News & Insight
Bristol talks tech
n Thursday 6 December 2018, HLaw headed to Bristech, one of Bristol’s major annual tech events. Hosted at the Watershed, a cosy cinema on the Avon’s banks, Bristech Conference 2018 brought together Bristol’s active tech ecosystem. In addition to a conference with a rich programme comprising 18 talks across four cinema theatres to more than 500 eager participants, there was also the ‘Silicon Gorge’ closed-door pitching event for startups looking to raise their next round of growth capital.
The crowd was a mix of start-ups looking for advice, inspiring ideas and/or funding, SMEs and bigger corporations active in the Tech sector, and venture capitalists in search of the next idea to back.
Bristech first started as meetups in Bristol: tech enthusiasts, experts or novices, meeting around coffee and snacks to discuss experiences, problematics or brilliant ideas. The organisation now holds around 10 meetups a year, where they usually invite speakers to share their knowledge on topics from across the technical spectrum, including professional developers, company founders, academic researchers, hobbyists and creatives. Bristech counts now more than 2,000 members.
In addition to those regular meetups, Bristech holds its major event – the annual conference – in December.
Talks spanned from augmented reality, computer vision, system resilience or security, to women in tech.
Having written my LLM thesis on self-driving cars and having a keen interest for all kinds of AI (artificial intelligence) technologies, amongst those 18 talks, one particularly caught my attention: ‘Holistic ethical machines’ by Ben Byford. This somewhat short talk centred around the importance of developing some kind of ethical standard for AI-powered machines. To my disappointment, it stayed very general, talking about how any company designing AI-powered machine should ask itself the right ethics questions and try to turn those into code to be incorporated into the relevant algorithms.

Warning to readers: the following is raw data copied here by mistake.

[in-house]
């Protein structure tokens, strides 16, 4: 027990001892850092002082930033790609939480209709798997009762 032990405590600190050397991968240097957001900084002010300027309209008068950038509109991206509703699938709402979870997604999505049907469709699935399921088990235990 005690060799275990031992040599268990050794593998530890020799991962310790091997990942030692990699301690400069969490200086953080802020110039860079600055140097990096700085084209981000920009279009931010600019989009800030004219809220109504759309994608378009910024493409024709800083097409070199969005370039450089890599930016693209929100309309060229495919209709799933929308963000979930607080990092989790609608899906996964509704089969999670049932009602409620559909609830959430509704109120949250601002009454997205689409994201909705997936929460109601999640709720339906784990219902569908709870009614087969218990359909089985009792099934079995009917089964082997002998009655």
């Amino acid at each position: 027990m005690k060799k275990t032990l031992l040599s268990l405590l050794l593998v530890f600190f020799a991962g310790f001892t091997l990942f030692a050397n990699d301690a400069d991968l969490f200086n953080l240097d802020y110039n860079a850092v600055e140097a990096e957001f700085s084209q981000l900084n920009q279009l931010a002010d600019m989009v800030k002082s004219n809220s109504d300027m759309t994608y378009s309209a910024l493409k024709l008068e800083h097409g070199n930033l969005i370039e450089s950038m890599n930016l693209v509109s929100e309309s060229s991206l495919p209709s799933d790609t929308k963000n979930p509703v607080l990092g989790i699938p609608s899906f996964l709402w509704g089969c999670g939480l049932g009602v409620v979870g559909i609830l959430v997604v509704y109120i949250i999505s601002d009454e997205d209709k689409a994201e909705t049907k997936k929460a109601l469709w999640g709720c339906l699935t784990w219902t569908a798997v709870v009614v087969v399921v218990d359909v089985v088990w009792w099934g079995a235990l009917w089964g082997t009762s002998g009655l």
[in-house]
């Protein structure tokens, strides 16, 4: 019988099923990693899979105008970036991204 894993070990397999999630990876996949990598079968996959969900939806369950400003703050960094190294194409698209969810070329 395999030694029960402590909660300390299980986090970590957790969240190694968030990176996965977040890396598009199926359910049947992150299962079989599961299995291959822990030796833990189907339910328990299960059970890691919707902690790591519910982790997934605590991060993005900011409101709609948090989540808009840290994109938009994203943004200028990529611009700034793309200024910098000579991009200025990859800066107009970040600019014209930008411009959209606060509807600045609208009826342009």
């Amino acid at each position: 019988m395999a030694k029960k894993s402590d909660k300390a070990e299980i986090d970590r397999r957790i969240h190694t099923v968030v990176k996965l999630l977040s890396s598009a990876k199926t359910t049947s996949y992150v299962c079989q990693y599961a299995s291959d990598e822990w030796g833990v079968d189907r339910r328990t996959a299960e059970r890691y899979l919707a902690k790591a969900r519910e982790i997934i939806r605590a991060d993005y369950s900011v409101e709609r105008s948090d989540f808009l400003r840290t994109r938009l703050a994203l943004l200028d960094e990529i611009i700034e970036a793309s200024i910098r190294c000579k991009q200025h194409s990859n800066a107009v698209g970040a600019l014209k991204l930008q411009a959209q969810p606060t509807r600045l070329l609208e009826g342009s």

The most interesting part of the talk – as is often the case at those events – came with questions and crowd interaction.
The over-hyped ‘trolley problem’ came up of course. However, Ben was quite reluctant to engage with this issue as he believed the question to be beyond topic. The trolley problem is concerned with the one possible end result: where the code has failed and responsibility must be assigned most likely by law. Ben strongly believes – and I must say I share his view on that point – that ethics is something one cannot really turn into laws, and should be embedded in one’s mind so much so that one would innately refuse to design a machine which doesn’t operate by the same set of rules as one does.
Some in the audience disagreed, adopting the more sceptic opinion that people do not do anything without being “forced” by some kind of regulation. Surely this theory has been proven wrong in numerous instances; the death penalty does not decrease the crime rate.
Perhaps more interesting questions followed, centred around the ethics spectrum and which country or individuals will decide for the rest of the world how ethics is understood and applied to AI technologies. Those who design AI-powered machines will likely be the ones defining what is ethical and what is not. And ethics vary greatly across countries or regions of the world. Because some countries are more active in AI technologies than others, will those countries be ultimately able to impose their take on ethics on the others? Because machines’ designers will most likely be commissioned by wealthy individuals or corporations, will a small minority in the end dictate what ethical means to everyone else?
Is your curiosity piqued yet?
I left the conference having learned a few new things, but also with new questions and eager for more answers.
Looking forward to attending next year!
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